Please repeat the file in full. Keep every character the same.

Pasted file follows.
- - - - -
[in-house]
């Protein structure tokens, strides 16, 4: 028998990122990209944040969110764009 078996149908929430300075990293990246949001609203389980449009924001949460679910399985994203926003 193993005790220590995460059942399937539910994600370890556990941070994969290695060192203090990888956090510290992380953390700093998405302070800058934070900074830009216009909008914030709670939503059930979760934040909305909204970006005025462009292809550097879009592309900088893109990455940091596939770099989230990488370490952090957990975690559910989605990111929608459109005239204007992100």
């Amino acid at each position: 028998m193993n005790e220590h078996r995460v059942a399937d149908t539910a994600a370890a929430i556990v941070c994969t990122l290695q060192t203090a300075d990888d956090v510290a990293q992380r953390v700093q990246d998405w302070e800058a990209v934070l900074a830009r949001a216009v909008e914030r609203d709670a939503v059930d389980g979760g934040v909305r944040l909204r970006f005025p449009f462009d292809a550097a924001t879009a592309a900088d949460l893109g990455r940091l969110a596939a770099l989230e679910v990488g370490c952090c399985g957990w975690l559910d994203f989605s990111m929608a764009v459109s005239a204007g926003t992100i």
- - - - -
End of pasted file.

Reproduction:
[in-house]
């Protein structure tokens, strides 16, 4: 028998990122990209944040969110764009 078996149908929430300075990293990246949001609203389980449009924001949460679910399985994203926003 193993005790220590995460059942399937539910994600370890556990941070994969290695060192203090990888956090510290992380953390700093998405302070800058934070900074830009216009909008914030709670939503059930979760934040909305909204970006005025462009292809550097879009592309900088893109990455940091596939770099989230990488370490952090957990975690559910989605990111929608459109005239204007992100």
């Amino acid at each position: 028998m193993n005790e220590h078996r995460v059942a399937d149908t539910a994600a370890a929430i556990v941070c994969t990122l290695q060192t203090a300075d990888d956090v510290a990293q992380r953390v700093q990246d998405w302070e800058a990209v934070l900074a830009r949001a216009v909008e914030r609203d709670a939503v059930d389980g979760g934040v909305r944040l909204r970006f005025p449009f462009d292809a550097a924001t879009a592309a900088d949460l893109g990455r940091l969110a596939a770099l989230e679910v990488g370490c952090c399985g957990w975690l559910d994203f989605s990111m929608a764009v459109s005239a204007g926003t992100i």